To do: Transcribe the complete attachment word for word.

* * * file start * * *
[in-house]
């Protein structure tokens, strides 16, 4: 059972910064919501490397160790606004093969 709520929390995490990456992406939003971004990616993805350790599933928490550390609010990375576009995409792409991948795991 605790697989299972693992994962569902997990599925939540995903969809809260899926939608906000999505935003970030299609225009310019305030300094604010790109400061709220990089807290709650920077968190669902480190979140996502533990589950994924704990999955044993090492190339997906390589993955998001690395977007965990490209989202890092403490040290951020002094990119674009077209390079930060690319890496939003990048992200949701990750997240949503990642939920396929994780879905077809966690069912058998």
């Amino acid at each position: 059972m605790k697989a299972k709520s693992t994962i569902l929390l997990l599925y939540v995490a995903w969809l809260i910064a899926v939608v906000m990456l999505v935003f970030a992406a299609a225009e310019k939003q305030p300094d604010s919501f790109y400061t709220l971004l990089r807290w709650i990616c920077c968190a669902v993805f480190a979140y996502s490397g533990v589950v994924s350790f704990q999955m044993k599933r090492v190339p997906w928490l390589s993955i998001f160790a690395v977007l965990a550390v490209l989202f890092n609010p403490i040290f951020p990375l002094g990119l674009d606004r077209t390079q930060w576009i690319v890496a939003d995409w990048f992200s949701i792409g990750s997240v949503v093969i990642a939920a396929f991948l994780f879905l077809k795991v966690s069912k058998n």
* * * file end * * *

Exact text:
[in-house]
């Protein structure tokens, strides 16, 4: 059972910064919501490397160790606004093969 709520929390995490990456992406939003971004990616993805350790599933928490550390609010990375576009995409792409991948795991 605790697989299972693992994962569902997990599925939540995903969809809260899926939608906000999505935003970030299609225009310019305030300094604010790109400061709220990089807290709650920077968190669902480190979140996502533990589950994924704990999955044993090492190339997906390589993955998001690395977007965990490209989202890092403490040290951020002094990119674009077209390079930060690319890496939003990048992200949701990750997240949503990642939920396929994780879905077809966690069912058998």
């Amino acid at each position: 059972m605790k697989a299972k709520s693992t994962i569902l929390l997990l599925y939540v995490a995903w969809l809260i910064a899926v939608v906000m990456l999505v935003f970030a992406a299609a225009e310019k939003q305030p300094d604010s919501f790109y400061t709220l971004l990089r807290w709650i990616c920077c968190a669902v993805f480190a979140y996502s490397g533990v589950v994924s350790f704990q999955m044993k599933r090492v190339p997906w928490l390589s993955i998001f160790a690395v977007l965990a550390v490209l989202f890092n609010p403490i040290f951020p990375l002094g990119l674009d606004r077209t390079q930060w576009i690319v890496a939003d995409w990048f992200s949701i792409g990750s997240v949503v093969i990642a939920a396929f991948l994780f879905l077809k795991v966690s069912k058998n």